Prof. Michael Beckerman receives Gratias Agit Award for promoting Czech music abroad
Eleven people received the 2021 Gratias Agit Award for promoting the good name of the Czech Republic abroad. Due to the coronavirus pandemic, most of the awards are being handed out at Czech embassies or cultural centres in the recipients’ home countries.
In New York on Tuesday representatives of the Czech Ministry of Foreign Affairs presented the award to leading musicologist Prof. Michael Beckerman, who has for decades successfully promoted the greats of Czech classical music among professional musicians and the broad public in the US and elsewhere.
Although Prof. Michael Beckerman does not devote himself exclusively to Czech music, it has become a lifelong passion. His deep understanding of Czech composers, his inspiring and provocative reflections on the works of Antonín Dvořák, Leoš Janáček, Bohuslav Martinů, as well as more contemporary composers, have opened the world of Czech music to millions of people worldwide.
Michael Beckerman has authored six specialized volumes about Czech music and written hundreds of articles on Czech music greats as well as lesser known composers. He actively promotes the so-called Terezín Composers, and is regularly consulted by leading American concert and opera halls (Metropolitan Opera in New York, Carnegie Hall, Lincoln Center, San Francisco Opera) when they stage works by Czech composers.
For his contribution to Czech musicology and the promotion of works by Czech composers in the USA, Michael Beckerman was awarded the Bohuslav Martinů Foundation Prize in 1990 and the Antonín Dvořák Society Prize in 1991.
He was appointed an honorary member of the Leoš Janáček Foundation Board in 2003 and a year later, he was granted an honorary doctorate degree at Palacký University in Olomouc.
The head of Czech Centre New York, Miroslav Konvalina, interviewed Prof. Michael Beckerman at the Bohemian National Hall where he received the 2021 Gratias Agit Award.
If you were to list a couple of reasons why European classical music and Czech music especially are so appreciated in the US, what would they be?
"There are several "Czech musics." One of them is simply the sum total of all works written by composers who identify as Czech. But another is a more select group of works that are thought of as somehow "sounding Czech" in the ears of audiences, and these make up a goodly proportion of works performed in this country. And these latter works are valued by audiences because, although they stem from the same fundamental source as the core repertoire of Bach, Mozart, Haydn, Beethoven, Schubert, Schumann, Brahms, etc., they also showcase a different aesthetic which audiences find compelling."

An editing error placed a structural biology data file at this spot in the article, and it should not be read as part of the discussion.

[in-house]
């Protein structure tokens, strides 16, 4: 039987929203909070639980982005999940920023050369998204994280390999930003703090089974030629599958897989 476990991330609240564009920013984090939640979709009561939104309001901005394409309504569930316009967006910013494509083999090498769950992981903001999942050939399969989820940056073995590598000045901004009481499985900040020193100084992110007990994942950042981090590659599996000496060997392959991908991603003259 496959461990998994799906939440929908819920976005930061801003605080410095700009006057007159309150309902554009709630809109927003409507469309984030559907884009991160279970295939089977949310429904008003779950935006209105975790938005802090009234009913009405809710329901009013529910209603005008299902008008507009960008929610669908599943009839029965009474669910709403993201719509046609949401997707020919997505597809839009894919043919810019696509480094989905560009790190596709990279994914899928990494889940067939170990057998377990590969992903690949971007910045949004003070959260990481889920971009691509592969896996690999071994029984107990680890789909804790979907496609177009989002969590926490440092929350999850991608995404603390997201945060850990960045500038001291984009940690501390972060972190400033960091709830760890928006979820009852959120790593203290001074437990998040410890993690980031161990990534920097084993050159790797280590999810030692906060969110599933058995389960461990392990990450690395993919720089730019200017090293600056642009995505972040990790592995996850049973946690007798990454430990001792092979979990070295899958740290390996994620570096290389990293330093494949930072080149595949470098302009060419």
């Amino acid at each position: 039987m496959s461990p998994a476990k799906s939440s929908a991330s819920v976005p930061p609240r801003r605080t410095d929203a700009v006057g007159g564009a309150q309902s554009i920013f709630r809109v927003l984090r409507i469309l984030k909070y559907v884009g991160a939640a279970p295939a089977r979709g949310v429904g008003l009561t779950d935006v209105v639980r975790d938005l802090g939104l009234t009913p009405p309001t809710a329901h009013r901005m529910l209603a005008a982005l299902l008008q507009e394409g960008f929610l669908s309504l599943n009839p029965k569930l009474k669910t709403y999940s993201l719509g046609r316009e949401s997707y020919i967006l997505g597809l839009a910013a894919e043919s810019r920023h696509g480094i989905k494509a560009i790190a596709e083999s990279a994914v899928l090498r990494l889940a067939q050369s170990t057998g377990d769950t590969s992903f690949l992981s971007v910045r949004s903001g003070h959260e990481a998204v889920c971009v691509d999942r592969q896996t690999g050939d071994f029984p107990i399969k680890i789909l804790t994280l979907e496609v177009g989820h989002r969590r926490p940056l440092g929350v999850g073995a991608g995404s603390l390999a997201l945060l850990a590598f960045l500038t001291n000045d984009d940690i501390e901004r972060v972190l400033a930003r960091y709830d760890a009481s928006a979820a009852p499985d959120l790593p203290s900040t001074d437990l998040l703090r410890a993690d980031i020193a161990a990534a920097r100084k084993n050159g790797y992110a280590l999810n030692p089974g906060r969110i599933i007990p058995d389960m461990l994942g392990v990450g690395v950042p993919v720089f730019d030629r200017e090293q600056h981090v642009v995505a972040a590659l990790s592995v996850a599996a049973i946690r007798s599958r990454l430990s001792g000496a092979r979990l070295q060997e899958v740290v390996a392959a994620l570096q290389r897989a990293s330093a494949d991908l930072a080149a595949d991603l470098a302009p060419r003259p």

Tell us how you came to love Czech music so deeply. What sparked your interest in Czech composers?
"From a fairly early age I loved Dvorak's chamber music, but it was not until I went to work in a record store around 1973 that I was broadly exposed to Czech music. One of the sales people from Supraphon Records approached me with a problem. He had, he said, all these fantastic recordings, but no one could pronounce the names of the composers and no one knew the repertoire. Would I, in exchange for free recordings each month, listen and learn, and if I like particular recordings, try to sell them to my customers. So that began my "romance" with Martinů and Mysliveček, Suk and Novák, and many more composers. By the time I got to graduate school a year later--originally intending to study Mozart--I had become, at least according to my classmates though not in my own mind, an "expert" in Czech music. As they say, all it takes is a little knowledge to know how much there is to know."
In your opinion: are there any visible trends in the popularity of compositional styles and composers that are now more appreciated than before?
"I'm not sure how much reshuffling there has been over the last two decades or so. I suppose the most notable shift in my lifetime was the increasing popularity of Janacek, almost unknown in this country in the 1950's, and whose chamber, orchestral and operatic works have become part of the repertory. I have hopes that composers such as Kapralová, Suk, Novák, Fibich, Ježek and many others will gain some position in the repertory, and that the quality and traditions of Czech music will be respected and treasured."